HOW ARE THE UTILITY’S COSTS CONSIDERED IN THE TARIFF?

Electricity tariffs more often than not depend on a utility’s costs, which can include generation, distribution, and transmission. So, however these costs shape the tariff depends on the methodology used in tariff determination, the structure of the electricity sector, and the performance and efficiency of the utility. Let’s look at two types of utilities that reveal how structure affects tariff: vertically-integrated utilities and non-vertical utilities.

Vertical utilities-this is where costs related to generation, distribution, and transmissions are separated not being easy to be identified, to ultimately be determined by one or more regulators to become defined tariffs. Conversely, non-vertical utilities have costs that are easily identifiable and can be determined in varied ways. In any case, all information must be revealed with regard costs.

HOW DOES THE UTILITY’S PERFORMANCE AFFECT THE TARIFF?

The performance of a utility in terms of energy services, financial performances, environmental and social impacts, including operations do in effect influence consumer tariffs.

HOW HAS THE TARIFF STRUCTURE BEEN DETERMINED?
Tariff structure or rate design is a collection of rules and procedures that determine how much different categories of consumers are charged. Obviously, the prices paid by consumers are determined by the categories in which they fall.

HOW DOES THE TARIFF SUPPORT RENEWABLE ENERGY?

The determination of tariff can support renewable energy in two ways: Firstly, a policy initiative such as feed-in-tariffs (FIT), which only means that if you install a low-carbon or renewable electrical technology towards the production of electricity, then the energy supplier gives you money. Second, by providing incentives such as rebates.

HOW DOES THE TARIFF SUPPORT ENERGY EFFICIENCY, DEMAND-SIDE MANAGEMENT, AND DEMAND-RESPONSE MEASURES?

Tariff structure plays an important role in capturing savings by promoting energy efficiency, demand-side management, and demand-response measures, which in turn allow end-use electric customers to reduce their electricity usage in a given time period or shift that usage to another time period in response to a price signal. Such tariff designs include time-of-day tariffs, block tariffs, and demand-response tariffs, all of which are quite elusive in the country. To mitigate power shortages, for instance, the government of China has adopted a variety of tariff design measures and incentives to promote energy conservation, including time-of day tariffs, seasonal tariffs in areas where seasonal demand fluctuation is evident, and compensation for users who avoid peak hour consumption, something that could work quite well in Kenya.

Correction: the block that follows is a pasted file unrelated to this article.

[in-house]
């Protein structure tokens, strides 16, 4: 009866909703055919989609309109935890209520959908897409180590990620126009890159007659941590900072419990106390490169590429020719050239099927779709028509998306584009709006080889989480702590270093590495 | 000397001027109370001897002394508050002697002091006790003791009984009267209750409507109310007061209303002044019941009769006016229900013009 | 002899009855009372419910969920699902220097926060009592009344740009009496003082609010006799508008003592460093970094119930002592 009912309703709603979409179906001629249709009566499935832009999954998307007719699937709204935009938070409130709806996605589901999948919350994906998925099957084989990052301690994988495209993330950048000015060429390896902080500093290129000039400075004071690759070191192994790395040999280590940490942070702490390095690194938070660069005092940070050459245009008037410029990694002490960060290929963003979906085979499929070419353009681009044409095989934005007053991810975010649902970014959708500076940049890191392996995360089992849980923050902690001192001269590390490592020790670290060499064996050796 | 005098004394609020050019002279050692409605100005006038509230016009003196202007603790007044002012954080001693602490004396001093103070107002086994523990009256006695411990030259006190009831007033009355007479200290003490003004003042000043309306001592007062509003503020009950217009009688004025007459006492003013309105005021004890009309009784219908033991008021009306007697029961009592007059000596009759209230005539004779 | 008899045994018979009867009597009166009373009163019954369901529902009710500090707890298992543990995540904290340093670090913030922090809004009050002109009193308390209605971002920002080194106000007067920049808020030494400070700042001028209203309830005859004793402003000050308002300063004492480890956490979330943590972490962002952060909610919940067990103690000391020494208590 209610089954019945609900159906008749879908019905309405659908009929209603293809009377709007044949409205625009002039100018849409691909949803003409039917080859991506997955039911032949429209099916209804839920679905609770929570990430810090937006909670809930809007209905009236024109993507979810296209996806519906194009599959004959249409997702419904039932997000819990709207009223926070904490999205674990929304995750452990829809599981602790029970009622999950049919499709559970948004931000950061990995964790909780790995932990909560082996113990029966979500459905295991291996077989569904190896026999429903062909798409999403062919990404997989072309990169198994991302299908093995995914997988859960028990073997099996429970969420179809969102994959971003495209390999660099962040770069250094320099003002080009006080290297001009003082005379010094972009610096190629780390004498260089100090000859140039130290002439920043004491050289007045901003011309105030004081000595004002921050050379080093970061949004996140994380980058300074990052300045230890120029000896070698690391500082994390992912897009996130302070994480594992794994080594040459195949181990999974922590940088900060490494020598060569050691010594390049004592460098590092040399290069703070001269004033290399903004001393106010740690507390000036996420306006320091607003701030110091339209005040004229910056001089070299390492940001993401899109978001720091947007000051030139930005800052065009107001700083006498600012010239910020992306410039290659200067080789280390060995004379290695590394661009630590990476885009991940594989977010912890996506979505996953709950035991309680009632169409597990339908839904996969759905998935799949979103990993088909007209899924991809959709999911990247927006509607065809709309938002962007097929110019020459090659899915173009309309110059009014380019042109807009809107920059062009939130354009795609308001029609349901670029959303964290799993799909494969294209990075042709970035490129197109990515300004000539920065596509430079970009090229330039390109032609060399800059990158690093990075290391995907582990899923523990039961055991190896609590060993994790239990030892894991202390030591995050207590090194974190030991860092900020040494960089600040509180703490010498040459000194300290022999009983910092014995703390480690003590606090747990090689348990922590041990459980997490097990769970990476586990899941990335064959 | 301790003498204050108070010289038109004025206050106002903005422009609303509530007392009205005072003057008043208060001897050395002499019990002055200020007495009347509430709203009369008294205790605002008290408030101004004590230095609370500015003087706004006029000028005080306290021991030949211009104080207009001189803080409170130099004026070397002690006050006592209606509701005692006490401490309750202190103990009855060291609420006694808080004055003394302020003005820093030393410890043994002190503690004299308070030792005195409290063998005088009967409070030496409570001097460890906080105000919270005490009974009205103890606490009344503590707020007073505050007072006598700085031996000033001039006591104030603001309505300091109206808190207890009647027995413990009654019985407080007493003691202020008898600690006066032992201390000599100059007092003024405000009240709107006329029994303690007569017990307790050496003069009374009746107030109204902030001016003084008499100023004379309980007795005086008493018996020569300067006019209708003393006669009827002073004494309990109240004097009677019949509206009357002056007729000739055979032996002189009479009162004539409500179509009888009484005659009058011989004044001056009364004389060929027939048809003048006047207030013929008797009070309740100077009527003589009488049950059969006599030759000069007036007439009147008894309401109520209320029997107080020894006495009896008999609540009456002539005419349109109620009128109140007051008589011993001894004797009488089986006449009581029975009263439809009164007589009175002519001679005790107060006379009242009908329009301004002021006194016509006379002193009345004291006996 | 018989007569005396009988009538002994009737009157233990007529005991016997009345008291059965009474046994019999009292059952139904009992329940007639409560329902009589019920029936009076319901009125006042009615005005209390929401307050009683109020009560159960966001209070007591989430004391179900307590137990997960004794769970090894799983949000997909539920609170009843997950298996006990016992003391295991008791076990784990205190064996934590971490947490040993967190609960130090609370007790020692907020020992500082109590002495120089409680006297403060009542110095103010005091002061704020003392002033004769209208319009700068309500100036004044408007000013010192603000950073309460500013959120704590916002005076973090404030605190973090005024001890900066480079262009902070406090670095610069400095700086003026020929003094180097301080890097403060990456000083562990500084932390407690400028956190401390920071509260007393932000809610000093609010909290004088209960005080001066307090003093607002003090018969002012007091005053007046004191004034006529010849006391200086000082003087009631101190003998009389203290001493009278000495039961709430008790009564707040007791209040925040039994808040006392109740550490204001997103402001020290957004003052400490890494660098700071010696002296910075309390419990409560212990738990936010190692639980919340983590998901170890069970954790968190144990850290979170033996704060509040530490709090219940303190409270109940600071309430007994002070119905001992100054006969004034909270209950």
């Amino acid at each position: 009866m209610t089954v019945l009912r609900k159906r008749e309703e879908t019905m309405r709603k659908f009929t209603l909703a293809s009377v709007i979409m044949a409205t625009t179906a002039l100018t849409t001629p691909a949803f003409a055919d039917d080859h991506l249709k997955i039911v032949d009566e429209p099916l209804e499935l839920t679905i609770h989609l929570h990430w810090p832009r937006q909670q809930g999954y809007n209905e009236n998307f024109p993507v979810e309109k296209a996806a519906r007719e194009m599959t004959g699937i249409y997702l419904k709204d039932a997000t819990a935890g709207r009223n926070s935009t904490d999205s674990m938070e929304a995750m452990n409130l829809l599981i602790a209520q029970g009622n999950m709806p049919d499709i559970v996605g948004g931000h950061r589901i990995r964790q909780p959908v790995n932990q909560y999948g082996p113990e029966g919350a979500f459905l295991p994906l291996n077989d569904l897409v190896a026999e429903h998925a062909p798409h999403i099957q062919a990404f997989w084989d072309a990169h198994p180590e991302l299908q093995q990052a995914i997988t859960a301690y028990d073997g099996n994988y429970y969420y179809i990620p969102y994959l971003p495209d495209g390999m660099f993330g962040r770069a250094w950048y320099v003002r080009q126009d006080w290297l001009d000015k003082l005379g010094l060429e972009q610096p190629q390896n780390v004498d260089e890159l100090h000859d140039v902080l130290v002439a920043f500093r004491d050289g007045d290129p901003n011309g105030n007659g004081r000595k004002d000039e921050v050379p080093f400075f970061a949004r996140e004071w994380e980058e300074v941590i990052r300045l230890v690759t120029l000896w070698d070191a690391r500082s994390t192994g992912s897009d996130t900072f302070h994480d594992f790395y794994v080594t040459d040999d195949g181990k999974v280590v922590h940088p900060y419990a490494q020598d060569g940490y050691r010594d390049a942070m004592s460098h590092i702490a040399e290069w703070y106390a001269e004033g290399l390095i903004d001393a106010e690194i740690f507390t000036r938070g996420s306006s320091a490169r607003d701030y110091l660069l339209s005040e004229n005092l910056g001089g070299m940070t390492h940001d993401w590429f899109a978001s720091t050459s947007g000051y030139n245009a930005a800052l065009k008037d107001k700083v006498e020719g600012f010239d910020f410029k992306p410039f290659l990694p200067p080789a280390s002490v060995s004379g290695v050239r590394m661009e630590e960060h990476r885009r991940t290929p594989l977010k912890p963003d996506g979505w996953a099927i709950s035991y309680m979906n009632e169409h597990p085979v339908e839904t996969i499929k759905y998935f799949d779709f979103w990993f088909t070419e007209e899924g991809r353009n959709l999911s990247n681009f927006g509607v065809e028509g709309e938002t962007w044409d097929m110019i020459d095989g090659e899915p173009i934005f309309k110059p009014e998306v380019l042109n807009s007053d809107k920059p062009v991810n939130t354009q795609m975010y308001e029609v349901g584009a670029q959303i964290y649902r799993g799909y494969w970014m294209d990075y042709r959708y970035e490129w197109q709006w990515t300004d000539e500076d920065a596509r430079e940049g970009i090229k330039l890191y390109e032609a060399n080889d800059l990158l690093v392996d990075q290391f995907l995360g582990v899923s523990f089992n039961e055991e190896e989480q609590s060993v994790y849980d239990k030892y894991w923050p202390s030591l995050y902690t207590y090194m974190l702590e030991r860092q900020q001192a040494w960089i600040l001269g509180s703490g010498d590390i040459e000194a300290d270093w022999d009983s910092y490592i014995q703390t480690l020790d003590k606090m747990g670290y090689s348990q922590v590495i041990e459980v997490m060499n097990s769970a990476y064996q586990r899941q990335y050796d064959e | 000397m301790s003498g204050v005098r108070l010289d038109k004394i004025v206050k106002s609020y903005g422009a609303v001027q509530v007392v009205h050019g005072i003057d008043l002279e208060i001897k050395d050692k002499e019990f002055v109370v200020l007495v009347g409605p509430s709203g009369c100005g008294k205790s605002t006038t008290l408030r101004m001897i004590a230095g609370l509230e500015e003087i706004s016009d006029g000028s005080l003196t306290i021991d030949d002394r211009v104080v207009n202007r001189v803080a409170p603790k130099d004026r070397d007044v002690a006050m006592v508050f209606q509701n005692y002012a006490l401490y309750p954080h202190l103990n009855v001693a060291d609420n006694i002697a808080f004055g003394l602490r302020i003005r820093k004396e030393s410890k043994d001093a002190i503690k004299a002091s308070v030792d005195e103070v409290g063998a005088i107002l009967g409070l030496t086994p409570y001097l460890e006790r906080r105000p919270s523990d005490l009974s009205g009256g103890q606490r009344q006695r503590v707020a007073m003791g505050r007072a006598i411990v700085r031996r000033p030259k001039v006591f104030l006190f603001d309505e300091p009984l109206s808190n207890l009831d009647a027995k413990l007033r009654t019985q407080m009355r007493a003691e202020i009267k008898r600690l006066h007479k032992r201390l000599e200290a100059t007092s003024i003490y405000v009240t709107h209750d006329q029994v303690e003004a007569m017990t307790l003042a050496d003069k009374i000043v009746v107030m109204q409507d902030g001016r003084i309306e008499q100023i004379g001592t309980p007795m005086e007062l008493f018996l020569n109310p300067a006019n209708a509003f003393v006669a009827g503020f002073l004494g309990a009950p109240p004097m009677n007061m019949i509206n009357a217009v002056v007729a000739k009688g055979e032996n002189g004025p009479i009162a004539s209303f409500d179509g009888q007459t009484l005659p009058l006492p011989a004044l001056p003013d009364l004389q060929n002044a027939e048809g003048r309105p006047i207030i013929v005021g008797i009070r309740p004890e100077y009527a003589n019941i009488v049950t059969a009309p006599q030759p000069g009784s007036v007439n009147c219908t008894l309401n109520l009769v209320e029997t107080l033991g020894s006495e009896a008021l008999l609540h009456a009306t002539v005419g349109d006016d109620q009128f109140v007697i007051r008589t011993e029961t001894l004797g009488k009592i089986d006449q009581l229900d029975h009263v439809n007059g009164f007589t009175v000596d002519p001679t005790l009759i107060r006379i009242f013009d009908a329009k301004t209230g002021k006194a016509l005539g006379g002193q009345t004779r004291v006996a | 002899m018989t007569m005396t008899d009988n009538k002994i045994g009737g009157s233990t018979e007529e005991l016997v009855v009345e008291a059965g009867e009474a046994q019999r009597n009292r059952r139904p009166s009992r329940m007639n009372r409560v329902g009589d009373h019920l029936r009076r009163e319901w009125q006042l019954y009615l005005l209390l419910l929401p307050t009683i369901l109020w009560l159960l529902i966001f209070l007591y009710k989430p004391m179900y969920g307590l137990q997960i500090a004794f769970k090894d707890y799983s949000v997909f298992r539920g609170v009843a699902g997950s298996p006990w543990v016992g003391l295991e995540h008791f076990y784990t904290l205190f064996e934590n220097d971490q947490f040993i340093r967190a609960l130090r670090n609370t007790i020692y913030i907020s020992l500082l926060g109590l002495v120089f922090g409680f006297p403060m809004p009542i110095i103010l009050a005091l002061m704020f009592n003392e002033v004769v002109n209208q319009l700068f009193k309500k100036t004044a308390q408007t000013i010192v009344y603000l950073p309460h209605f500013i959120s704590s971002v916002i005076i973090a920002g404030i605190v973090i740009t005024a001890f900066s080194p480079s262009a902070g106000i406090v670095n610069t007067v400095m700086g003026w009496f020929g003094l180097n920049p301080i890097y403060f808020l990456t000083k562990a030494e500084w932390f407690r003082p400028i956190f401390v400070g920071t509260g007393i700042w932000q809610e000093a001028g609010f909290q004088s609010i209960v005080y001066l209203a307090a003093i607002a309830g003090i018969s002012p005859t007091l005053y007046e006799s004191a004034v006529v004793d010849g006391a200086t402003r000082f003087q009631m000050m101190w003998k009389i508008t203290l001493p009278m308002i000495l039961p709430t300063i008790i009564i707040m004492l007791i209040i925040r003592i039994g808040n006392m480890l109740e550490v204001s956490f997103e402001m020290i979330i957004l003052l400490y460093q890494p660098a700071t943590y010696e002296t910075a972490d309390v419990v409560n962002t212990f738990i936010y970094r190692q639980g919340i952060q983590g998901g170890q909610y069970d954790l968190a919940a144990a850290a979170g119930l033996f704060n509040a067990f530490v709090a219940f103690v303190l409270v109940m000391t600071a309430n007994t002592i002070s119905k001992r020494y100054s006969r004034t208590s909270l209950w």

HOW DOES THE TARIFF SUPPORT MARGINALIZED SECTORS OF SOCIETY AND BROADER NATIONAL GOALS?

Because electricity has become an essential service, it is important to consider the impact of tariffs on poor and remotely located residents, who spend a relatively large percentage of their income on electricity, like recurrent charging of phones. Subsidies and cross-subsidies of consumed electricity are the most common forms of support and can include subsidies for free connections and “lifeline” amounts of electricity for very poor consumers as well as provision of off-grid goods and services such as solar lanterns. Pakistan, for instance has adopted an inclining block tariff structure designed to protect lifeline consumers by minimizing per kWh user charges for residential consumers who utilize less than 50kWh of electricity per month, while here in Kenya, slum residents in Mombasa will pay a subsidized connection charge of 1,116KES, a laudable gesture for KPLC. The “lifeline” tariff rate has been criticized, however, since a minimum charge for lifeline users has been implemented making the average cost of electricity for many lifeline users far higher than other users. Periodic evaluations and reviews of lifeline tariffs are important to ensure that their intended benefits are being delivered and tariff objectives are being met.
WHAT ARE THE SUBSIDIES IN THE TARIFF?

The electricity sector is capital intensive and natural resources intensive. Several countries use preferential pricing (i.e. selective access to lower-cost resources) or overt subsidies to assist low-income groups to access electricity. Subsidies are sometimes offered to electricity generators to encourage them to deploy new technologies, and to energy-related sectors such as coal mining, water supply, and fuel transportation. Subsidies may also be offered to industries to encourage investment, and to farmers to promote food production. Furthermore, many countries cross-subsidize electricity, whereby one group of consumers pays higher rates for electricity to cover or subsidize lower rates for other consumers. This could include lower tariffs for residential use by low-income or vulnerable residential consumers and higher tariffs on industrial or commercial consumers.
Success in the electricity sector has long been defined by ensuring a secure and reliable supply of electricity at a low cost, enabled by investment attracted to low risk, stable returns.
Grids in Africa will need to invest in smarter management of the diverse sources of supply and demand that they connect.

What is your opinion on the topic?
Stefan Wolf